If you're nearing or in retirement, holding two to four years' worth of living expenses in cash or short-term bonds is a good rule of thumb.
Stable, short-term securities can provide a cushion in case of market volatility and allow you to invest the rest of retirement portfolio in stocks, as well as intermediate-term and higher-yielding bonds.
The combination can provide you with the best of both worlds: the ability to comfortably weather market gyrations, and the potential for inflation-beating growth and income.
I know a retired client who owns a particular blue-chip stock that has been paying steady dividends for more than 25 years now. She loves it. But the markets have been volatile lately, and the stock is down more than 15% since late July. Why isn’t she more worried about how this may affect her retirement income?
Because she owns bonds. To be exact, she holds enough in cash and short-term bonds to cover two to four years' worth of living expenses, in conjunction with her other sources of income, such as Social Security payments. She's not in a position where she is likely to be forced to sell stocks in a down market just to make ends meet—and you shouldn't be, either.
This two-to-four-year reserve is a core part of our advice for your retirement plan. That cushion can allow you to invest the rest of your retirement portfolio in stocks, as well as intermediate-term and higher-yielding bonds. The combination of the relatively stable short-term reserve and the higher-yielding assets can give you the best of both worlds: stability to help weather market volatility, and the potential for growth to beat inflation and keep income growing.1
Investing during retirement is different
I often hear retirees complain that bonds don't generate high enough returns. They say dividend-paying stocks are a great substitute that can earn them more money.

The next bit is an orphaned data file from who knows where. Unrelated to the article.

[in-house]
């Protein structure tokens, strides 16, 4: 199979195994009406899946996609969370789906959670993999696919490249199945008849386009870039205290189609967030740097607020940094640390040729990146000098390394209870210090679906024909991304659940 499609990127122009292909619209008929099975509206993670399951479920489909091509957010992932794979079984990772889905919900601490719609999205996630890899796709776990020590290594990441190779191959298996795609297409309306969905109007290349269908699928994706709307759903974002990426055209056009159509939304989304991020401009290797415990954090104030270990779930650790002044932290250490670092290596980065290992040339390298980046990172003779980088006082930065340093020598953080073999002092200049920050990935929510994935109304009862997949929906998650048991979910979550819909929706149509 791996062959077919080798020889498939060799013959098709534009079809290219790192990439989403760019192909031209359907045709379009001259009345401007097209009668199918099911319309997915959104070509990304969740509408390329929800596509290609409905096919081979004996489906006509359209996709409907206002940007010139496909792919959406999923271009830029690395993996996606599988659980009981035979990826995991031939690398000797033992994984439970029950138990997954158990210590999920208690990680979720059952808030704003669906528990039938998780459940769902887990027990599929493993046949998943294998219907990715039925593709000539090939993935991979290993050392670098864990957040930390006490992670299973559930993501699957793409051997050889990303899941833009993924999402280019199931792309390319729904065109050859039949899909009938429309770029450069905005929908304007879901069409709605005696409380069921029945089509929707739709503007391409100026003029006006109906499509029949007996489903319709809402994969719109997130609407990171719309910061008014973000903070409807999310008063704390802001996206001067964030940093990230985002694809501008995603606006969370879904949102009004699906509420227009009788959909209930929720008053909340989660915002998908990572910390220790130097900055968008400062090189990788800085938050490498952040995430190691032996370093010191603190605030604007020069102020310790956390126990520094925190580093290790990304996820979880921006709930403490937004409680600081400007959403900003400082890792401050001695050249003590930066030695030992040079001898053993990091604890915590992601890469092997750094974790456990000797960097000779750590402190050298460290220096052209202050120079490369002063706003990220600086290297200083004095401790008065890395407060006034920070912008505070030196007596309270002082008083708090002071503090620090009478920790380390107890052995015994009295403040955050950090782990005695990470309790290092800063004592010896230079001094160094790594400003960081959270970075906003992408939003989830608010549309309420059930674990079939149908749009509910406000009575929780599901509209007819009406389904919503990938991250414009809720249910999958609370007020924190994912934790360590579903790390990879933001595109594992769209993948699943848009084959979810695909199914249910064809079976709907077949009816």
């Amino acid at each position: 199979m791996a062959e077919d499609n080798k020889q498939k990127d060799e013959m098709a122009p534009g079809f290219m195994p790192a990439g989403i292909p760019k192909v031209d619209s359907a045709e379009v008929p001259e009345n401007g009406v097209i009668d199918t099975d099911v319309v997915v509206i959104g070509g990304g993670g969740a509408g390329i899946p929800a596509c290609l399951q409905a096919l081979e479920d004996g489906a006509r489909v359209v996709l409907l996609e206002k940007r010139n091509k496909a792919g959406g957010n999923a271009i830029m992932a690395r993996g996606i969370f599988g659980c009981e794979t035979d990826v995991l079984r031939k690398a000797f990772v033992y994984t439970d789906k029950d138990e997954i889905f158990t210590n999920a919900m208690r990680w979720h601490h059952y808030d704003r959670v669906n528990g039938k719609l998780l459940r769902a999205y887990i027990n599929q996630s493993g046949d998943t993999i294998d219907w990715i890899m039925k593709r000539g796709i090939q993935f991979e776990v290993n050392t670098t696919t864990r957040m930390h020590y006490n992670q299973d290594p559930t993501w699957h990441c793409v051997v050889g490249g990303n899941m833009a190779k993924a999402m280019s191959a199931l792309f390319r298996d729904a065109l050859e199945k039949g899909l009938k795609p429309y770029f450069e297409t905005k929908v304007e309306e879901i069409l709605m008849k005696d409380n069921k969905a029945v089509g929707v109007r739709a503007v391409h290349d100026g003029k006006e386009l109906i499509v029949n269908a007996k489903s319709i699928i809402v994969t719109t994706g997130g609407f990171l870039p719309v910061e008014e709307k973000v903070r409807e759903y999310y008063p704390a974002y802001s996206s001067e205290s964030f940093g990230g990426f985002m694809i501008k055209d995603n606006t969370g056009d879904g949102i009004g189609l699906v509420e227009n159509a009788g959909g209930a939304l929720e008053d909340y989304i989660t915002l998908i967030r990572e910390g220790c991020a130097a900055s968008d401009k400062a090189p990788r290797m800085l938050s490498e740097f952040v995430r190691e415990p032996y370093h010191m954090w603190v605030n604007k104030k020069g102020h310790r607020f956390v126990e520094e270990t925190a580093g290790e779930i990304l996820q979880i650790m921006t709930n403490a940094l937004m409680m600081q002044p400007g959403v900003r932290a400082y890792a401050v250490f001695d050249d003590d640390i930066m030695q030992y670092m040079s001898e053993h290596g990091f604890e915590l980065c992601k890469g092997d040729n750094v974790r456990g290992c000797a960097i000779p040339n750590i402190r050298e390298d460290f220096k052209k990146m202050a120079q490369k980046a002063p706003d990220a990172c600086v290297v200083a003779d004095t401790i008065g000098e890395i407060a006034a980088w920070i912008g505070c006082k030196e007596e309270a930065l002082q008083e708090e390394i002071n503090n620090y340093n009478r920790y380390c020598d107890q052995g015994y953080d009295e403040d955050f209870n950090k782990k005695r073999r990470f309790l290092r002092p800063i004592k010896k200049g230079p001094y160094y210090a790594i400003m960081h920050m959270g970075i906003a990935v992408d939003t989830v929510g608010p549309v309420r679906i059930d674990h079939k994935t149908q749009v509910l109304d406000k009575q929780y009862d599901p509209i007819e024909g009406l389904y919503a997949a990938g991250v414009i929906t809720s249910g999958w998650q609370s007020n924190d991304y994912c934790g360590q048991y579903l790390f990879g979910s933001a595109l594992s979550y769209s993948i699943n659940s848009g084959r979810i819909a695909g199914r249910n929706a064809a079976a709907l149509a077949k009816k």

However, when the market takes a tumble, these retirees often find their retirement plans are far more exposed than they realized. That's because, even though dividend-paying stocks may seem more stable, they're still stocks, not bonds. While they may offer higher potential returns, that potential has a cost. Even a diverse portfolio of stocks, represented by the S&P 500® Dividends Aristocrats Index in the chart below, has been far more volatile than bonds.
Stocks—even blue-chip dividend payers—are more volatile than bonds
Source: Bloomberg, S&P 500 Dividends Aristocrats Index, total return from dividends and change in price, shown on a monthly basis, from 1/1990 to 9/2015.
Past performance is no guarantee of future results.
Bonds, on the other hand, have been a lot more stable. Even as yields remain low and the Federal Reserve is expected to soon raise interest rates for the first time in almost a decade, volatility in bonds has remained subdued. The chart below shows how little bonds tend to move up or down.
Bonds have low volatility
Source: Bloomberg, Barclays U.S. Aggregate Bond Index, total return from interest and change in price, shown on a monthly basis, from 1/1990 to 9/2015.
Why is this important? Modern portfolio theory says that diversification matters. You should have an appropriate allocation across stocks, bonds, and cash—and potentially other asset classes, too—to help ensure that when one type of investment is declining, another has the ability to rise.
But another school of thought, one that's especially relevant when you're at or near retirement, argues that investing is less about diversification by asset class than diversification based on time. Using this framework, you make your asset allocation decisions based on when you expect to need the money.
If you're nearing or in retirement, it's important to make sure a healthy chunk of your portfolio is invested in relatively stable assets that can withstand wild price swings, because when your time horizon is short, behavioral finance research shows that you may be more likely to overreact and sell volatile investments at the wrong time. The idea behind time-based diversification is to structure your portfolio so that it counterbalances this tendency, by providing you with stable assets that can fund your spending while the market fluctuates.
What to do now
If you're in or near retirement take a look at your portfolio and consider having a two- to four-year short-term allocation to cash and short-term bonds or bond funds. Then, shop for stock—dividend payers or not—to round out your longer-term allocation, using the stock screeners at Schwab.
1If you are older and in retirement, inflation and income growth may be less important to you, depending on your situation and legacy goals.
Talk to Us
- Call a bond specialist at Schwab anytime at 877-908-1072.
- Talk to a Schwab Financial Consultant at your local branch.